In a report released yesterday, Water UK called for a clean-up of dedicated “bathing rivers” as well as the introduction of a “Rivers Act” to provide greater protection for the UK’s rivers.
“Rivers have been in a state of crisis for much of the last hundred years, and though there’s been huge progress in the last few decades, there’s much more to do and an urgent need for everyone involved to address the challenges together,” said Christine McGourty, chief executive of Water UK.
“Water companies are passionate about their own role as stewards of the natural environment and are committed to playing their part, but what’s needed is a clear, single, national plan, involving everyone – river users, customer groups, environmental charities, government, regulators as well as agriculture, highways, and all the sectors impacting river quality.”
Despite the surge in public enthusiasm for wild swimming, figures released by the Rivers Trust last month show that only 14 per cent of England’s water bodies are in good ecological health, and every single one fails to meet chemical standards.
Water UK says: “Legislation on rivers was not designed with swimming in mind. This has led to a very slow adoption of measures to improve conditions.”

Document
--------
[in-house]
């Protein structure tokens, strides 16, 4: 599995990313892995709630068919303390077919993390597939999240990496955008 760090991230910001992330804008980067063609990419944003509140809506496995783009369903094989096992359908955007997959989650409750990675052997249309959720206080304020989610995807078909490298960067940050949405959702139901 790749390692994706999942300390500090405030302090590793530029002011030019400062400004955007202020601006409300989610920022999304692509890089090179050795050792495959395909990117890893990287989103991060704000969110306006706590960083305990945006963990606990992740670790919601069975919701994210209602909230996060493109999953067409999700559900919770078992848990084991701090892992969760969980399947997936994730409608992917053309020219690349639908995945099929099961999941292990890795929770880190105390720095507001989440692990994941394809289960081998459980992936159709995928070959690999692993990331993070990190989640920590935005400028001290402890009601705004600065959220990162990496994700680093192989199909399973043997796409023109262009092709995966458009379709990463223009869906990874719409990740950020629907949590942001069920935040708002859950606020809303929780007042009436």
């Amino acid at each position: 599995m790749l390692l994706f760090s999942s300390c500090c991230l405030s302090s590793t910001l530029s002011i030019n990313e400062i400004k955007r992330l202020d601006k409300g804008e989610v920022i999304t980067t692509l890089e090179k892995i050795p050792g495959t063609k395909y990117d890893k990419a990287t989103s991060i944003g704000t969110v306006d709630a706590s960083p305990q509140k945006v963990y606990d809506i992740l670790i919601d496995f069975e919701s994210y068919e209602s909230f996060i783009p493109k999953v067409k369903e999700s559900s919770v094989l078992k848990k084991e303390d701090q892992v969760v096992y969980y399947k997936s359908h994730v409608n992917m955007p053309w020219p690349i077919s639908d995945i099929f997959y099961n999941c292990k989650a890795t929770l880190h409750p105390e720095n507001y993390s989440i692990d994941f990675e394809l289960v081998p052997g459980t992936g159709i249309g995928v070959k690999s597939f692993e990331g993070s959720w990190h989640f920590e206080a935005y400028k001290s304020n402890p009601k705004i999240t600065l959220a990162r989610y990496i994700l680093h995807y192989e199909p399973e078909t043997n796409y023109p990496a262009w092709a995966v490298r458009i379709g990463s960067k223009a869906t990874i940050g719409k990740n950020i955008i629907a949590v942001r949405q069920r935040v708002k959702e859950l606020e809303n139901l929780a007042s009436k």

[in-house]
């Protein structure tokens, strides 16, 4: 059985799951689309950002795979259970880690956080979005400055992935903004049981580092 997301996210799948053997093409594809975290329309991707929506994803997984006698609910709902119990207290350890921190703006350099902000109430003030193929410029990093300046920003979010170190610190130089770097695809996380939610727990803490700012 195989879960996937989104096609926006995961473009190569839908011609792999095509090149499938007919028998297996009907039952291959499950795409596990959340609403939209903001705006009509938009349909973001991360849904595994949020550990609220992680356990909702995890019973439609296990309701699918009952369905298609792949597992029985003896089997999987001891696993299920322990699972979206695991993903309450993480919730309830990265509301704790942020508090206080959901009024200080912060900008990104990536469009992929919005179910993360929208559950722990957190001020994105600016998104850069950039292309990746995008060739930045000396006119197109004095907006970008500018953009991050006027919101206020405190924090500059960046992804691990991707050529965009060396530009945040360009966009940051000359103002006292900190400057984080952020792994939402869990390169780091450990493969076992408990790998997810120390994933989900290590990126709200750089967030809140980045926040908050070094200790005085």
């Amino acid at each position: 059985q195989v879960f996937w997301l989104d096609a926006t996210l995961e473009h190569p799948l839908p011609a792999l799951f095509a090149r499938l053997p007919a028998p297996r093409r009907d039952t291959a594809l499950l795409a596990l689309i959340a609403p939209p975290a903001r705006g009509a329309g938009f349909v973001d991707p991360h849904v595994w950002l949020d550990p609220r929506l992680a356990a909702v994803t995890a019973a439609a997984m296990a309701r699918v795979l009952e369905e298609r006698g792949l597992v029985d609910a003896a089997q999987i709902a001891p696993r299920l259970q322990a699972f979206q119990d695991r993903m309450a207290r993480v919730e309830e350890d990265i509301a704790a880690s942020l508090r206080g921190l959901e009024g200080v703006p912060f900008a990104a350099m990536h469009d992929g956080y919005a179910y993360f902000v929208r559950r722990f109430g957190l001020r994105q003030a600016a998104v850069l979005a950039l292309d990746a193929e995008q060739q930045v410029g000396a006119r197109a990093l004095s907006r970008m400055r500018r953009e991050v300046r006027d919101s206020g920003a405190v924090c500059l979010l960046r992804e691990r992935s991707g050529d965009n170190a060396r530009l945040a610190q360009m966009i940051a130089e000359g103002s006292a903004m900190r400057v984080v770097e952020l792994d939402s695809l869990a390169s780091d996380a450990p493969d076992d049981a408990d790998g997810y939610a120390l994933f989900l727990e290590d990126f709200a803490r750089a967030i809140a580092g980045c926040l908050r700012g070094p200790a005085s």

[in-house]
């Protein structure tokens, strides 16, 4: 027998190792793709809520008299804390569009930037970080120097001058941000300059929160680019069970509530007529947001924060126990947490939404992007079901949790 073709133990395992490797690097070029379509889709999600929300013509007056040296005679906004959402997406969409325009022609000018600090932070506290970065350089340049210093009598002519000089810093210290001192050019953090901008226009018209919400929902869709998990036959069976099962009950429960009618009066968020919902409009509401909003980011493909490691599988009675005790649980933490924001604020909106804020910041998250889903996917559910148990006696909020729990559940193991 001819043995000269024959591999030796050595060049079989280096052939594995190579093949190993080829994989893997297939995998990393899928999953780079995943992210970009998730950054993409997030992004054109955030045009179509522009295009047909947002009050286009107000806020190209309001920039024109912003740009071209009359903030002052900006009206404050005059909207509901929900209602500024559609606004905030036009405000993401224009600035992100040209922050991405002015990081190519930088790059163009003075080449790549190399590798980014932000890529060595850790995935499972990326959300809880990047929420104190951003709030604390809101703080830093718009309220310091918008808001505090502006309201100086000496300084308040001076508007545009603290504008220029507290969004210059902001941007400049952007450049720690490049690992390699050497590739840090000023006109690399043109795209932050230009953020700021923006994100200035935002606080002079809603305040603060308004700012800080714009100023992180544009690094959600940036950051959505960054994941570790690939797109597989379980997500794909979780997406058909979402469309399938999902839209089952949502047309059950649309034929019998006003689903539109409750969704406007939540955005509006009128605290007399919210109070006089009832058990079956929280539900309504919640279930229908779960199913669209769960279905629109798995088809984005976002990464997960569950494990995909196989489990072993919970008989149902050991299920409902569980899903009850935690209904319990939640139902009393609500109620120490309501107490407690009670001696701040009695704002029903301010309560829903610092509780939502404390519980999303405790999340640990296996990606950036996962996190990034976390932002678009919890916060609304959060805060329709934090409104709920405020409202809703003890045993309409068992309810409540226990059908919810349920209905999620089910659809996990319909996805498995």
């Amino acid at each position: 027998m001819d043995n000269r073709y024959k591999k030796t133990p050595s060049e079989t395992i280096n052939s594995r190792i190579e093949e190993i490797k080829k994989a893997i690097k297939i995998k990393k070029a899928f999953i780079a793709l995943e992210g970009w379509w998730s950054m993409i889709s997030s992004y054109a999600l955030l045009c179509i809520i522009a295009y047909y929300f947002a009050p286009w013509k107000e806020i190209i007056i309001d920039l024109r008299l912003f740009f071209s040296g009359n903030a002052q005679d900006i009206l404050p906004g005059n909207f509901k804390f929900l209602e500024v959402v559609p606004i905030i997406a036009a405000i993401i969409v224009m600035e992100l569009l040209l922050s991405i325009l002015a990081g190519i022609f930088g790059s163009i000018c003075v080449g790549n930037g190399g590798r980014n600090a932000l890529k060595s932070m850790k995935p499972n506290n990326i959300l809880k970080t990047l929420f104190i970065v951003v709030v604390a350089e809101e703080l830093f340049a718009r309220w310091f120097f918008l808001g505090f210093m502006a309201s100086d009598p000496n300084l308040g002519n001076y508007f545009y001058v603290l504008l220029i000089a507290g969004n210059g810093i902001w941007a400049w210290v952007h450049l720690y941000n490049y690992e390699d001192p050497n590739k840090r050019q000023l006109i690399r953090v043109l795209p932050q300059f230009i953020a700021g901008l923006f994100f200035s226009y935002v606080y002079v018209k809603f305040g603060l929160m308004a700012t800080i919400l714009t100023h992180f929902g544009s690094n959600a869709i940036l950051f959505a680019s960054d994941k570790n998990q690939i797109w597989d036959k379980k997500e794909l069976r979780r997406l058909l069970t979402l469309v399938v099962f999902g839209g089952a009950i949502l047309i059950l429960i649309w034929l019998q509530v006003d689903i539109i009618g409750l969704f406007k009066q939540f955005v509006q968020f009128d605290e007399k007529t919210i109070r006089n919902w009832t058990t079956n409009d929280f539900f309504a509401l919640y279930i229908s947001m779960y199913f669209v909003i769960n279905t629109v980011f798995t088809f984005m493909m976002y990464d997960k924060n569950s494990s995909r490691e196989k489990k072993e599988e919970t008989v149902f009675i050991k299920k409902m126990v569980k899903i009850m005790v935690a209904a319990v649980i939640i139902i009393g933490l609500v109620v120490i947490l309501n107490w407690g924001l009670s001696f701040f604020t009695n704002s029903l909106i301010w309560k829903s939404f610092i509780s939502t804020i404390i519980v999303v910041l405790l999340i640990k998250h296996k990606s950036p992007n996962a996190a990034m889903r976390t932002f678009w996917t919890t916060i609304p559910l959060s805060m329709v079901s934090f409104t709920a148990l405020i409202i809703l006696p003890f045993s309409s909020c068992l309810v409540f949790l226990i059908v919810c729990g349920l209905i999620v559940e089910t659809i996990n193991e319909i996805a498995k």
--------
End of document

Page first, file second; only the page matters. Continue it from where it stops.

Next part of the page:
Southern Water has also been criticised this week for its overflows of sewage into bays off the southeast coast of England during the heavy rains over the weekend.
According to figures on their own website, the water company released raw sewage at more than half of its locations around the southeast coast, including popular swimming spots off the Isle of Wight, Herne Bay and Ramsgate Sands.
Water companies occasionally “overflow” sewage into public waters to avoid it backing up into homes and streets, a measure that is supposed to be used only in “exceptional” circumstances.
On 13 September, the House of Lords passed an amendment to the Environment Bill that will place a new duty on water companies and the government to “take all reasonable steps to ensure untreated sewage is not discharged from storm overflows and requires that they progressively reduce the harm caused by these discharges”.
Christine Colvin of the Rivers Trust welcomed the amendment, saying: “We know that it won’t happen overnight, but this sets an explicit ambition for government to accelerate investment from the water companies into solving this problem.
“Equally, it aims to ensure that government agencies will actually use their powers of enforcement. Four hundred thousand discharges of raw sewage from storm overflows in 2020 give clear evidence that this isn’t the case currently.”
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